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Norma Writes for Selvedge Magazine Issues #89 + #109
Creating Connection and Meaning between travelers and with indigenous artisans. Meet makers where they live and work. Join small groups of like-minded explorers. Go deep into remote villages. Gain insights. Support cultural heritage and sustainable traditions ie. hand weaving and natural dyeing. Create value and memories. Enjoy hands-on experiences. Make a difference.
What is a Study Tour: Our programs are designed as learning experiences, and as such we talk with makers about how and why they create, what is meaningful to them in their designs, the ancient history of patterning and design, use of color, tradition and innovation, values and cultural continuity, and the social context within which they work. First and foremost, we are educators. Norma worked in top US universities for over 35 years and Eric founded the education department at Oaxaca’s textile museum. We create connection and help artisans reach people who value them and their work.
Why We Left, Expat Anthology: Norma’s Personal Essay
We Contribute Two Chapters!
Meet Makers. Make a DifferenceOaxaca Cultural Navigator LLC has offered programs in Mexico since 2006. We have over 30 years of university, textile and artisan development experience. See About Us.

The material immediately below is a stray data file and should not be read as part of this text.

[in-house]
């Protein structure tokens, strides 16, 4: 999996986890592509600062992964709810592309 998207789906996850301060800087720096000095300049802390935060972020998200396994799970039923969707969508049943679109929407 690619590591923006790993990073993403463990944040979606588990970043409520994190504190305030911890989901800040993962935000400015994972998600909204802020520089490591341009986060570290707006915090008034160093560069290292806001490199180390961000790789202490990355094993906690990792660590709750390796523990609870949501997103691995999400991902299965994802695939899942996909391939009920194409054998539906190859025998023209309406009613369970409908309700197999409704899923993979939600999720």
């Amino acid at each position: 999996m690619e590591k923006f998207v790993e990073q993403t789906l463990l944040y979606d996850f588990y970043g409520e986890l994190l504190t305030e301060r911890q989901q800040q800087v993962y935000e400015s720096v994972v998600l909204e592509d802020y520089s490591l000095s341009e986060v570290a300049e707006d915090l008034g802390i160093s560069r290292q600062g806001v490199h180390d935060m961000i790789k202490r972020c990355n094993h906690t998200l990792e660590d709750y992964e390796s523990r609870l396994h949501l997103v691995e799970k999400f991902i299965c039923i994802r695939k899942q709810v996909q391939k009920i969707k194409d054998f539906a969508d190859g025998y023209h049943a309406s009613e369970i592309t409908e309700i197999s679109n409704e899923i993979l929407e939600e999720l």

Programs can be scheduled to meet your independent travel plans. Send us your available dates.
Designers, retailers, wholesalers, curators, universities and others come to us to develop artisan relationships, customized itineraries, study abroad programs, meetings and conferences. It's our pleasure to make arrangements.
Select Clients *Abeja Boutique, Houston *Selvedge Magazine-London, UK *Esprit Travel and Tours *Penland School of Crafts *North Carolina State University *WARP Weave a Real Peace *Methodist University *MINNA-Goods *Smockingbird Kids *MINNA *University of North Carolina at Chapel Hill
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- NY Times, 36-Hours: Oaxaca, Mexico
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- Currency Converter
- Fe y Lola Rugs by Chavez Santiago Family
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- Hoofing It In Oaxaca Hikes
- Living Textiles of Mexico
- Mexican Indigenous Textiles Project
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- Taller Teñido a Mano Natural Dyes
Sunday Tlacolula Market: Getting There, Being There